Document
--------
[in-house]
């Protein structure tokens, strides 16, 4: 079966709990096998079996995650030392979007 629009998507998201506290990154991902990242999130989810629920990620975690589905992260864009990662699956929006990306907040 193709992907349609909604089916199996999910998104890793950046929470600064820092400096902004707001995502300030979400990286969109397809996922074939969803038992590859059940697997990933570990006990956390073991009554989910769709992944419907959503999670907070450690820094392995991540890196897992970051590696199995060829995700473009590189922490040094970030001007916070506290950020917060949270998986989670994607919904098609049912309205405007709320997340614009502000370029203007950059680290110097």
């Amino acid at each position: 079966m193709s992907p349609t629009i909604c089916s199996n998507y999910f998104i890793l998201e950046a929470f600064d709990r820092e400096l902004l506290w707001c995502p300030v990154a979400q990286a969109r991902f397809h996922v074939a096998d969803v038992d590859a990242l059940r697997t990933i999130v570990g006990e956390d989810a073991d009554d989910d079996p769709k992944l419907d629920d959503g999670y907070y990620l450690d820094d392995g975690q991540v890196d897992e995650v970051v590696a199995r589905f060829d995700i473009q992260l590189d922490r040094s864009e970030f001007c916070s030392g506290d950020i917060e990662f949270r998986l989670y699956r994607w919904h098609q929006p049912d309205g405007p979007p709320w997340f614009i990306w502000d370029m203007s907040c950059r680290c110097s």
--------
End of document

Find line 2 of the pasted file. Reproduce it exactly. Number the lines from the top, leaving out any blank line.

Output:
């Protein structure tokens, strides 16, 4: 079966709990096998079996995650030392979007 629009998507998201506290990154991902990242999130989810629920990620975690589905992260864009990662699956929006990306907040 193709992907349609909604089916199996999910998104890793950046929470600064820092400096902004707001995502300030979400990286969109397809996922074939969803038992590859059940697997990933570990006990956390073991009554989910769709992944419907959503999670907070450690820094392995991540890196897992970051590696199995060829995700473009590189922490040094970030001007916070506290950020917060949270998986989670994607919904098609049912309205405007709320997340614009502000370029203007950059680290110097």